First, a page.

The future of four secure units which provide care for vulnerable children could be at risk following an English court ruling, it has emerged.
The Scottish Government has warned a judgement by the High Court in London prohibits English judges from ordering that children be placed in secure accommodation in Scotland. It means these could be forced to close, as they rely on placements from English local authorities to help support themselves.
In a letter to the conveners of the education and justice committees, childcare minister Mark McDonald said: “While this was essentially a matter for the local authorities in England and the secure units, there are wider implications including the potential for unplanned closures of Scottish units if children from England were to be removed.
“The phenomenon of England-to-Scotland referrals has become more pronounced recently, as lower demand from Scottish authorities has obliged the four independent providers to accept young people from England in order to remain viable.”
There are four independent secure units in Scotland, and a fifth run by Edinburgh City Council, which care for teenagers with behavioural difficulties who need to be supervised for their safety and that of others. Despite the current lack of referrals from Scottish councils, last year it was warned Scottish children were at risk of being sent to England due to a shortage of beds.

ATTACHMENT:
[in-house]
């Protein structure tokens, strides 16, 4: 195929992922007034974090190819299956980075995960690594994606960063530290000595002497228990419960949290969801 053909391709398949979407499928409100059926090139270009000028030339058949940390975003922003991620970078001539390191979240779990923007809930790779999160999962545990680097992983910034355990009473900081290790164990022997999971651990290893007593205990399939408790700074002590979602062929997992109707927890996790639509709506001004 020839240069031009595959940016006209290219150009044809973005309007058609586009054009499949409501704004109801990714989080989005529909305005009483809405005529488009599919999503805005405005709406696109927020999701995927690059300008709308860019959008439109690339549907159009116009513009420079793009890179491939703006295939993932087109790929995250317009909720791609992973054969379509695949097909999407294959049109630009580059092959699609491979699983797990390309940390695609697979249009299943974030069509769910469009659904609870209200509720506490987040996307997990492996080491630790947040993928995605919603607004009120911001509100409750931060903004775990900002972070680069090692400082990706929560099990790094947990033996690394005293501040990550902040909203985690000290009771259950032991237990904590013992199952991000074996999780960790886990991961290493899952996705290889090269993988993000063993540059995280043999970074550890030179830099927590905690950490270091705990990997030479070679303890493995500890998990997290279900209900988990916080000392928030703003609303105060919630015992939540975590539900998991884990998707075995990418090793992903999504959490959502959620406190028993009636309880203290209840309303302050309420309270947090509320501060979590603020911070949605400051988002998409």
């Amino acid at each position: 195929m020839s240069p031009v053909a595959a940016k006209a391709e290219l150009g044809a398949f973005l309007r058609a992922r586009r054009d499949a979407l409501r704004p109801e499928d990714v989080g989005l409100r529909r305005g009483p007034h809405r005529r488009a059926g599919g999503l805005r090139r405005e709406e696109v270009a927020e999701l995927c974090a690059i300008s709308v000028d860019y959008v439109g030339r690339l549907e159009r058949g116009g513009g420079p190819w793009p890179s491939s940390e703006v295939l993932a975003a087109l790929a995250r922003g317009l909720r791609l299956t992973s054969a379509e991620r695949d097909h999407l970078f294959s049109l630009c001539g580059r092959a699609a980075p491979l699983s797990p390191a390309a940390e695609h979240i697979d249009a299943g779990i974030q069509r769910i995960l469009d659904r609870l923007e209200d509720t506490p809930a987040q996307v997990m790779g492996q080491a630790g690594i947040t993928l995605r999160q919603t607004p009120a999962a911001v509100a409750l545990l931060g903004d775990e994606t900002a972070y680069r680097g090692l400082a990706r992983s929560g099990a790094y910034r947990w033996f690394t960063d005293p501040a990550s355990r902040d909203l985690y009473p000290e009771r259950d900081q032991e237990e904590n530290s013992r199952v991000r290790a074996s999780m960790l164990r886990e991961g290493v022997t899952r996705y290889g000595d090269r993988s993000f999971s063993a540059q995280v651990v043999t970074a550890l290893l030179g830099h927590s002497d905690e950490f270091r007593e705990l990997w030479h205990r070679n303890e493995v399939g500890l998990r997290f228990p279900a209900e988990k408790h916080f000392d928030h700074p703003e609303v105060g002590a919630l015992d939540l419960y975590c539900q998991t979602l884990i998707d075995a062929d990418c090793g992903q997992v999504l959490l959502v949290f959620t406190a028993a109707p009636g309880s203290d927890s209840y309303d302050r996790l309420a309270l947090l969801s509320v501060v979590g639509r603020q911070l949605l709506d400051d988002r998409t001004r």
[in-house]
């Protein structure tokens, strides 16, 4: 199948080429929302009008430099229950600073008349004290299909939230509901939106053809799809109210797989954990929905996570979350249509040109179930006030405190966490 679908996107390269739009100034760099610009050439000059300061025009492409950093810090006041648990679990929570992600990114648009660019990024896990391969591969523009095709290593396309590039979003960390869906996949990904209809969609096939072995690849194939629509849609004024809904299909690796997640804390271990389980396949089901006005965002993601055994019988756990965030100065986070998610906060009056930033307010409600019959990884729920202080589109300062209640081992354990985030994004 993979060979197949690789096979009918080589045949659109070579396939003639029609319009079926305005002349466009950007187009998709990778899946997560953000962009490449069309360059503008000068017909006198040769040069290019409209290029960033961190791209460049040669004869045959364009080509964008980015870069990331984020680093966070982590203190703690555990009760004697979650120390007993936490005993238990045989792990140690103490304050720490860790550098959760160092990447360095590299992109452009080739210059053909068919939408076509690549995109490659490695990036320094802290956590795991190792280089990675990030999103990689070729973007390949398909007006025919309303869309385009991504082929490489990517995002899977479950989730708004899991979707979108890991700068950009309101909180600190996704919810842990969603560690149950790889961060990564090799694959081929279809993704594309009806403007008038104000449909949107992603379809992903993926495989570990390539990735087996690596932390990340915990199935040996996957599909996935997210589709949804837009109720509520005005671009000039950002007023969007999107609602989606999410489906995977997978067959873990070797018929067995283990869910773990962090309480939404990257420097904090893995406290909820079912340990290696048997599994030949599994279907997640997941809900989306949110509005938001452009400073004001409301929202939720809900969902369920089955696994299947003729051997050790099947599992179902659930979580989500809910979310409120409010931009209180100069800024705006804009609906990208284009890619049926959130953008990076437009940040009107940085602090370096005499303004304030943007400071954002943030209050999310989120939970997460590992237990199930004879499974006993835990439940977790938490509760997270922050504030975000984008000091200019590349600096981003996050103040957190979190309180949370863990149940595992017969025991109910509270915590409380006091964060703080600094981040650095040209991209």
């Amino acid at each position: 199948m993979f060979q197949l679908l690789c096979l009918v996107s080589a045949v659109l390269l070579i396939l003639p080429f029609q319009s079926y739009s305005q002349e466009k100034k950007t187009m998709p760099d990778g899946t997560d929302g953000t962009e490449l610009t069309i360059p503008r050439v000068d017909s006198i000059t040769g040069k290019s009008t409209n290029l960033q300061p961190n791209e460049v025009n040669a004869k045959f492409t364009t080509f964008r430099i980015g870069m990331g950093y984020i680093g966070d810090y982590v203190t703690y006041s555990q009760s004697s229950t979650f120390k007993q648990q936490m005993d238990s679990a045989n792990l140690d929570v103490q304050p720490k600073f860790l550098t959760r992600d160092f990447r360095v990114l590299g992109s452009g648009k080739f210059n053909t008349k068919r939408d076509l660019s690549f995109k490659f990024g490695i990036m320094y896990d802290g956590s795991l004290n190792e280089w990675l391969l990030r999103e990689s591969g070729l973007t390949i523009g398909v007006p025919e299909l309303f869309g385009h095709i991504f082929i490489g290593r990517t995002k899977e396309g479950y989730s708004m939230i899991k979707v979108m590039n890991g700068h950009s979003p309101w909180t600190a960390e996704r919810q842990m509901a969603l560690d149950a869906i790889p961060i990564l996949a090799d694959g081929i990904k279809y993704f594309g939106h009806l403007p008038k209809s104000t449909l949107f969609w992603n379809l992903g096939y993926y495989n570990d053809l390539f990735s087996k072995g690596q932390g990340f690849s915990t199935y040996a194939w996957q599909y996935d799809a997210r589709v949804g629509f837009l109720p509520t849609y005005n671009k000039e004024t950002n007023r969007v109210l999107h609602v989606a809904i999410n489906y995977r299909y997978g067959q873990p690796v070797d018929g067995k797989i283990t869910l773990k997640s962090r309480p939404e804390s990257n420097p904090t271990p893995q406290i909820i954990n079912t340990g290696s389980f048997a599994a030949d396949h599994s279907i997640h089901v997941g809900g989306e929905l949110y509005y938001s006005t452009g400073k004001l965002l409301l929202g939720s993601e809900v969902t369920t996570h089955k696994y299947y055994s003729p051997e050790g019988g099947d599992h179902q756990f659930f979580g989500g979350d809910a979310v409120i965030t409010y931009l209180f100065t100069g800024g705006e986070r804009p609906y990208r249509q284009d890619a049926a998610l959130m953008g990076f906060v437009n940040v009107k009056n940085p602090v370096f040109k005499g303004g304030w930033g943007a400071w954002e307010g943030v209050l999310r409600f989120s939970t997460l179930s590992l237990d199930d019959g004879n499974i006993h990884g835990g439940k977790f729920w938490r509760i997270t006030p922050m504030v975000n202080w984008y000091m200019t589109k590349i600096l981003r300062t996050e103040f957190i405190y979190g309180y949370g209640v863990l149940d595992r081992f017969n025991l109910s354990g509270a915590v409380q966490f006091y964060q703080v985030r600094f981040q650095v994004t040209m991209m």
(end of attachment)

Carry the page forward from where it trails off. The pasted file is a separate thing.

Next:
A Scottish Government spokesman said: “We are working with providers and Scotland Excel, who manage a framework contract on behalf of local authorities and Scottish Government, to monitor capacity issues and ensure that there are sufficient beds to meet the needs of Scottish young people.
“The Scotland Excel Framework contract is currently out to tender and we anticipate all four of the independent units will continue to provide secure care services until at least 2020.”